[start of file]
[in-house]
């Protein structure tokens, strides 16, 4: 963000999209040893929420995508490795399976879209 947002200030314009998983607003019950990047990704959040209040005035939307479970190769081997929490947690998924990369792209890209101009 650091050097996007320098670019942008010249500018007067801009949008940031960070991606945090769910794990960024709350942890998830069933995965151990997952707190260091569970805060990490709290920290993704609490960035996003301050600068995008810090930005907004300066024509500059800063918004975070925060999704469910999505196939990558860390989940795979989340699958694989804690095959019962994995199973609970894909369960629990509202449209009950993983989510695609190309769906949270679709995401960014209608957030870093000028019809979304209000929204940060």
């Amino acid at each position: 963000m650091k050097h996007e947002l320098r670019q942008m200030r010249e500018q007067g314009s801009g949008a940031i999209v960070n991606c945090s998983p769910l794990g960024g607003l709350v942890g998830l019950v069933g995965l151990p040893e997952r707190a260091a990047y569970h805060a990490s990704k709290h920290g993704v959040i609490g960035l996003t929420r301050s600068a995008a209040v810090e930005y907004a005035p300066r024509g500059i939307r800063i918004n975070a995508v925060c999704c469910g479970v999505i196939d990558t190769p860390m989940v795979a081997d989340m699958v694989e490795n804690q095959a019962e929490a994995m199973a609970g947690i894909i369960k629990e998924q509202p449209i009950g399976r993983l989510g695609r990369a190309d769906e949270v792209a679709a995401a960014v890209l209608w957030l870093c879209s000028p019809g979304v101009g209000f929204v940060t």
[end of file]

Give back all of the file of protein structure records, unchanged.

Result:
[in-house]
């Protein structure tokens, strides 16, 4: 963000999209040893929420995508490795399976879209 947002200030314009998983607003019950990047990704959040209040005035939307479970190769081997929490947690998924990369792209890209101009 650091050097996007320098670019942008010249500018007067801009949008940031960070991606945090769910794990960024709350942890998830069933995965151990997952707190260091569970805060990490709290920290993704609490960035996003301050600068995008810090930005907004300066024509500059800063918004975070925060999704469910999505196939990558860390989940795979989340699958694989804690095959019962994995199973609970894909369960629990509202449209009950993983989510695609190309769906949270679709995401960014209608957030870093000028019809979304209000929204940060």
């Amino acid at each position: 963000m650091k050097h996007e947002l320098r670019q942008m200030r010249e500018q007067g314009s801009g949008a940031i999209v960070n991606c945090s998983p769910l794990g960024g607003l709350v942890g998830l019950v069933g995965l151990p040893e997952r707190a260091a990047y569970h805060a990490s990704k709290h920290g993704v959040i609490g960035l996003t929420r301050s600068a995008a209040v810090e930005y907004a005035p300066r024509g500059i939307r800063i918004n975070a995508v925060c999704c469910g479970v999505i196939d990558t190769p860390m989940v795979a081997d989340m699958v694989e490795n804690q095959a019962e929490a994995m199973a609970g947690i894909i369960k629990e998924q509202p449209i009950g399976r993983l989510g695609r990369a190309d769906e949270v792209a679709a995401a960014v890209l209608w957030l870093c879209s000028p019809g979304v101009g209000f929204v940060t």